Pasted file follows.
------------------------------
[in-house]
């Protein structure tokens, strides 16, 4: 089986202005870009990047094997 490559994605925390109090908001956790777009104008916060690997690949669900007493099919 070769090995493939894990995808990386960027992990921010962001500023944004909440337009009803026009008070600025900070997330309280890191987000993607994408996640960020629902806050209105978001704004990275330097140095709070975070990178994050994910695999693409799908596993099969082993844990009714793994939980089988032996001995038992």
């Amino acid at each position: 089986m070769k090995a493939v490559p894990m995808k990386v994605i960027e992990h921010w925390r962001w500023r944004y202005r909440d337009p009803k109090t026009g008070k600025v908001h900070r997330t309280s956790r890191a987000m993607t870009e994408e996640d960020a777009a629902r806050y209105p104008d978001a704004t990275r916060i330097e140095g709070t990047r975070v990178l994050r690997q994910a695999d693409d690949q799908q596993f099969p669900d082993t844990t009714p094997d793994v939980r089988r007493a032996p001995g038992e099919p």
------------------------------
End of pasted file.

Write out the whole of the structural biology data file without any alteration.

[in-house]
């Protein structure tokens, strides 16, 4: 089986202005870009990047094997 490559994605925390109090908001956790777009104008916060690997690949669900007493099919 070769090995493939894990995808990386960027992990921010962001500023944004909440337009009803026009008070600025900070997330309280890191987000993607994408996640960020629902806050209105978001704004990275330097140095709070975070990178994050994910695999693409799908596993099969082993844990009714793994939980089988032996001995038992």
């Amino acid at each position: 089986m070769k090995a493939v490559p894990m995808k990386v994605i960027e992990h921010w925390r962001w500023r944004y202005r909440d337009p009803k109090t026009g008070k600025v908001h900070r997330t309280s956790r890191a987000m993607t870009e994408e996640d960020a777009a629902r806050y209105p104008d978001a704004t990275r916060i330097e140095g709070t990047r975070v990178l994050r690997q994910a695999d693409d690949q799908q596993f099969p669900d082993t844990t009714p094997d793994v939980r089988r007493a032996p001995g038992e099919p």